What John Mellencamp has to teach parents
Thrills aren’t just for kids.
Little ditty about Jack and Diane. Two American kids growin’ up in the heartland. John Mellencamp’s popular song makes me uneasy. Whenever it comes on the radio as I’m making the bed or driving the kids to school, I stop and listen. And the refrain that comes shortly after that famous beginning always startles me. Makes me swallow hard. Makes me bite my lip and check to see if it is true for me yet.
Oh yeah, life goes on, long after the thrill of livin’ is gone.
Part of me wants to believe there is no truth to the lyric at all—that life gets more exciting the older you get, with the golden years—not the teenage ones—topping out as the best. But another part of me hears the reality in these lines. There is something unequivocally thrilling about being young.
I saw it in my own children when they were little. My son, Liam, at 4, actually started to bounce when he was offered sprinkles on his vanilla ice cream cone, and Jacob, 7, would yowl in delight at the announcement of a family walk to the park. Children’s developmental changes between birth and young adulthood mean that every year they’re doing things they’ve never done before, whether it’s riding a two‑wheeler or catching a football or kissing someone for the first time.
And even if they’ve had ice cream with sprinkles or walks to the park before, they’ve surely not had them hundreds of times. They’re in their first round of these little treats. And that’s why it’s thrilling.
Parents have the privilege of some vicarious thrills. Listening to Jacob read his first book, beginning to end, fell into the “thrilling” category for me, as did being present at his college graduation, 15 years later. Anyone with a toddler knows the oddly victorious feeling that comes from witnessing the first tinkle on the potty. My husband and I rarely miss one of our high school daughters’ volleyball games because every hit and block carries a jolt of excitement.
While experiencing secondhand thrills through my children is undoubtedly one of the sweetest parts of parenting, Mellencamp’s song reminds me I need to be careful not to allow these secondhand thrills to become my only thrills. My husband and I need to have thrills that are ours alone. And in the midst of young adult transitions and teenage angst, it can seem like personal thrills come few and far between.
One reason that childhood and adolescence are arguably more thrilling than adulthood is that children are not allowed to stay in one place for long. First grade is replaced by second and JV becomes varsity. The average adult job does not include a study abroad option. Change is a regular part of the life of a child or teen, and change automatically brings challenge. And thrills.
Adults don’t have the luxury of someone else moving us along. Whether we stay in a job that’s comfortable, but too easy, is our own decision. The ruts we often fall into—cooking the same spaghetti recipe every Monday, sticking with the same hobbies or exercise plan, even praying the same way we’ve always prayed—are ours to keep if we choose. While no one would allow a child to remain in kindergarten a few years because she doesn’t want to replace finger painting with reading and math, few question an adult’s choice of comfort over challenge. But the decision not to change or challenge ourselves is what makes the lyric of this song come true.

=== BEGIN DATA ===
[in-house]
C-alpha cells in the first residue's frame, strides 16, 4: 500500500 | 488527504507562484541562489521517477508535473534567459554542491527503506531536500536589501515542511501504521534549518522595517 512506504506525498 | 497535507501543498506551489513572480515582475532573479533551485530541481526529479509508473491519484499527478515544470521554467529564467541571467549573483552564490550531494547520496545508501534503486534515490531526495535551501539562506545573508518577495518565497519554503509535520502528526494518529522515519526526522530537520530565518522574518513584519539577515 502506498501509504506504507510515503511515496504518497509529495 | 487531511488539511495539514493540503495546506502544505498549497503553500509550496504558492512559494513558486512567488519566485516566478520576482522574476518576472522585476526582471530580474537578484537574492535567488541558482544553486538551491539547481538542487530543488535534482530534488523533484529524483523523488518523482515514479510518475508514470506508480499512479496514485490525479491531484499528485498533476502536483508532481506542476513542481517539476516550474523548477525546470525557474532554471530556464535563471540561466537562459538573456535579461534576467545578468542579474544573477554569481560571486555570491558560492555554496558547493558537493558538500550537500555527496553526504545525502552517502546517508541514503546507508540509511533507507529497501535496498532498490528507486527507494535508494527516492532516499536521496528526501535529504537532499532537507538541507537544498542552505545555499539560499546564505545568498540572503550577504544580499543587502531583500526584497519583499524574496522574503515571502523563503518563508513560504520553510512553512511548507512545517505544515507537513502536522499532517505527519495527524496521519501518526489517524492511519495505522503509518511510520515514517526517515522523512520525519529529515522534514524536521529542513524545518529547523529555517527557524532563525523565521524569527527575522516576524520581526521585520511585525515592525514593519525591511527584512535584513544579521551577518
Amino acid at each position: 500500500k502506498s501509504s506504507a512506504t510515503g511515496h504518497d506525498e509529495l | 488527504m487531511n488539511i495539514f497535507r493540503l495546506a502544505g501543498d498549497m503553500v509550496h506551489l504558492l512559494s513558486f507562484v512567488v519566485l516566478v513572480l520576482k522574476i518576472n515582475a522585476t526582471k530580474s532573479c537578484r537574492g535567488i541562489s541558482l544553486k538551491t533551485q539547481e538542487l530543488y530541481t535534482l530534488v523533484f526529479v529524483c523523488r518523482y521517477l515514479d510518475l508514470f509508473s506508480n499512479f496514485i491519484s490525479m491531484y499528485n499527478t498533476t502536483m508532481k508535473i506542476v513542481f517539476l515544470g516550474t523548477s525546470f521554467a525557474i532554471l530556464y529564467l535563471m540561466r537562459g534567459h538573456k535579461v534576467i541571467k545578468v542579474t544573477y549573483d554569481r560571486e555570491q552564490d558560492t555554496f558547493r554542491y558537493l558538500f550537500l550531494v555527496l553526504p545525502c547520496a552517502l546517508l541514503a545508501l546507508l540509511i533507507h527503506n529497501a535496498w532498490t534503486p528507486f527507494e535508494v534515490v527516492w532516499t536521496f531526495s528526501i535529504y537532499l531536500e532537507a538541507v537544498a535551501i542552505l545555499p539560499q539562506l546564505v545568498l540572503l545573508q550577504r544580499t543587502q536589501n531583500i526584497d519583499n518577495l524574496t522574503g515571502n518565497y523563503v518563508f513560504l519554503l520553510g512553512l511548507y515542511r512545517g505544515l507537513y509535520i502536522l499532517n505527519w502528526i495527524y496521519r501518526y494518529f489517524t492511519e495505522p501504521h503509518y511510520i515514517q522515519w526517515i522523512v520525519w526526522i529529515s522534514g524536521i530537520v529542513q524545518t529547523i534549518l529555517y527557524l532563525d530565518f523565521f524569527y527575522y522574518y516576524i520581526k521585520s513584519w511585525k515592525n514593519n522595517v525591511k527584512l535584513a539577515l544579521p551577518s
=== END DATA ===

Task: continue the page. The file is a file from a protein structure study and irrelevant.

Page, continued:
When our children were young, we had a magic marker sign, made by Jacob, taped to our pantry door. It said, “Holy Spirit, help us to be brave, strong friends of Jesus.” It’s decorated with three crosses, a couple stars, and yellow zigzags.
That sign became a prayer to me as well as a challenge. It’s also the closest thing I had to a rebuttal to Mellencamp’s refrain. By definition, you couldn’t be either strong or brave if you weren’t doing something difficult. And conquering the difficult is always thrilling.
Jacob’s carefully drawn words of “Help us to be brave, strong friends of Jesus” reminded Bill and me that living as a Christian should be thrilling, because Jesus’ way is different from what is easy and ordinary. The sign taught me, as a young mother, that during those times when I wondered if the thrills were fading, I needed to delve deeper into what bravery and strength meant in terms of Christianity.
I know a couple who, in their early 30s, left stable jobs and took their two young children to Tanzania for a couple years of volunteer work. Another couple I know—with five children—regularly opens their home to women and their children who need a hot meal or a temporary place to stay. The “thrill of living” is certainly not gone for these two families.
Our own decision, made in our early 30s, to become foster parents to the two daughters we eventually adopted was a response to the spirit behind that sign. The years that have followed, with their joys and profound challenges, have required that Bill and I pray for both the courage and the strength that Jacob penned as a second grader. Our daughters’ volleyball games, whether won or lost, are thrilling in part because we understand that the deep normalacy of high school volleyball is not something to be taken for granted. In the next five years, as our girls hopefully move onto college and their own independent lives, Bill and I will need to look at other spirit-led challenges.
Every thrill starts with fear. The thrilling moment comes when we break through that fear—the moment we decide “I’m terrified, but I’m going forward anyway.”
And when this decision to go forward despite fear is applied to following the teachings of Jesus—to loving others, to standing up for justice, to serving the poor—we become both brave and strong. We become people alive with the thrill of gospel living.
This article also appears in the December 2018 issue of U.S. Catholic (Vol. 83, No. 12, pages 43–44).
Image: Eunice Stahl on Unsplash